We already had a book by Peter Reynolds – and it is a much loved book in our home – The Dot…which i may have blogged about earlier…about a girl who thought she could not draw and how just a really simple thoughtful interaction with her teacher changed all that…
I came across another book by Reynolds last week when I swung by my favorite bookstore in Bangalore (The Lightroom Bookstore) – Ish.
Intrigued by the title and encouraged by the author, I picked up the book and started to go through it. As I started reading, I could almost picture one of my twins being like the protagonist – Ramon. Here was a boy who liked to draw…Anywhere, anything, anytime…and just a simple thoughtless comment by his older brother makes him question his ability to draw. And so begins a journey of fail.ed attempts and frustration, as each work of art is crumpled up and thrown on the floor because it does not look like what it is supposed to. Suddenly, for Ramon, art is no longer a fun thing and he cannot stand his own own drawings. But there is someone else who has a different lens, someone who loves what Ramon does and sees value in his art. His younger sister Marisol, who quietly picks up the crumpled art to put up in her room. And it is little Marisol who looks at his attempt at a vase and tells him that it is actually ‘vase-ish’! ANd so it is! And as Ramon drops his need for perfect representation, making peace with the ‘ishness’ of his drawings, he lets himself go and starts painting again.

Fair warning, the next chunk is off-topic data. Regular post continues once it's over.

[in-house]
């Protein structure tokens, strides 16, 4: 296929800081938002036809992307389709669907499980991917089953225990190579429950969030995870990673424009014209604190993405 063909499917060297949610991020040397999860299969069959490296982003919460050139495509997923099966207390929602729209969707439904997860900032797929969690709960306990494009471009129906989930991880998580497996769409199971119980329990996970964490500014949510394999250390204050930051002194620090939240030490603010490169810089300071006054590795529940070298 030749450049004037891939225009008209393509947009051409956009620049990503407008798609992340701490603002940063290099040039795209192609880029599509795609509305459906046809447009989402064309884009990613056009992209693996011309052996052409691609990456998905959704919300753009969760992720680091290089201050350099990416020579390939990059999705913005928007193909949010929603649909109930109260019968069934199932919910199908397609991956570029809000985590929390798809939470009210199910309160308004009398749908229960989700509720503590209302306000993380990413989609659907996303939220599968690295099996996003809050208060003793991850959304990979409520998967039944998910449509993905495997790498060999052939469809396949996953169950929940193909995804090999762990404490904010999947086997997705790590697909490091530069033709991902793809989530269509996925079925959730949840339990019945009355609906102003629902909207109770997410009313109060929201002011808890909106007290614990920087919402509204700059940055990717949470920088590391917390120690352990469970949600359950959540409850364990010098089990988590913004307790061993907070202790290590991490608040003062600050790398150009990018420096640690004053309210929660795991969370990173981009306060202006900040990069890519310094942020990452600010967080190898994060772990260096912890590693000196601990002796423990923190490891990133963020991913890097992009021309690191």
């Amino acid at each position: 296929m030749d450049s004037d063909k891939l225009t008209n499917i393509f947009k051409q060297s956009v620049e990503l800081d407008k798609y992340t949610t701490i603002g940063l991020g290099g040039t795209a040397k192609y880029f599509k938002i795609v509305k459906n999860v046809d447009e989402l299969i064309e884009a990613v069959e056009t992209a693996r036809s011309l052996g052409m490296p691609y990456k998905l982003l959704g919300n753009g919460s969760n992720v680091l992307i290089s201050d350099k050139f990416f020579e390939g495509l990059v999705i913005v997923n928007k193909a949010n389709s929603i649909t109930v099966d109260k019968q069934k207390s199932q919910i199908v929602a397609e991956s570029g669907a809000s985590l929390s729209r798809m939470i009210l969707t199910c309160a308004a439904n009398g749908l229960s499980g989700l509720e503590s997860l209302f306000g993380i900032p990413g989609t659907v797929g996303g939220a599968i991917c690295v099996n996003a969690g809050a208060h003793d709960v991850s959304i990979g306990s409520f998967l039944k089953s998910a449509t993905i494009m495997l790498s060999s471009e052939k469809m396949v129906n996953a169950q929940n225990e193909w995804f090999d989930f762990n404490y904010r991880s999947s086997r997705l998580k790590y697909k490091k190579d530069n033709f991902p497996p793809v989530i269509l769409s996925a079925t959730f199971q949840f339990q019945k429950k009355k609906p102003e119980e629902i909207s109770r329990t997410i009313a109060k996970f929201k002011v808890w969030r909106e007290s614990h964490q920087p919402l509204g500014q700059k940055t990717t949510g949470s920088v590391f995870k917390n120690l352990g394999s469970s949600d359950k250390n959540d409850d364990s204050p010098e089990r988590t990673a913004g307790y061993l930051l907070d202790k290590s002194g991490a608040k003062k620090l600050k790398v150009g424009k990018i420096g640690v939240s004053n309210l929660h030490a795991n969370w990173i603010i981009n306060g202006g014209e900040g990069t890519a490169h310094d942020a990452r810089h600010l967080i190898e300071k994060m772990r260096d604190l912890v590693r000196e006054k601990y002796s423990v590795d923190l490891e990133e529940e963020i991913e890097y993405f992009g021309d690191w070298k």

This reminded me so much of one of my twins – who loves to color, but often nowadays lokst at his brothers art and finds his own not quite ‘there’. He tends to get upset and feels like his drawings are not good. At times he winds himself up over this, getting more and more upset if his drawing does not come out ‘right’ and of late I have noticed a hesitation to try to draw something that he feels might be difficult. And so i thought maybe recognizing that ‘ish’ drawings are fun as well, and it is his representation that matters not the perfect image as one would conventionally have it – would help him. I told him that I thought of him when i saw the book but I did not tell him why. However when we were done reading it, he looked at me and said “i know why you thought of me!”
I don’t think that just reading the book is going to help. We will need to work on him and his confidence at various levels. Having twin boys who are so radically different is so many ways is fun, but also challenging..because more often than not, they master different things at different paces, and in our society, unfortunately, academics or lovely art is looked at with more admiration than hanging upside down or turning a somersault (which requires skill, practice, calculated risk taking, etc).
Anyway, as a follow up to our reading, we did a little art where the boys decorated a brown paper envelope to put a gift in for a friend. And the art was lovely…and Sid tried too and produced something pretty gorgeous – which I am sure has helped him feel at least a litle better about his art! This art is inspired by the book Cave Baby by Julia Donaldson – a book the boys used to love and one that their friend now has has his favorite. The first pic is Sid’s version of a fun tiger and the second pic is Nish’s interpretation of woolly mammoth frolicking in the paint!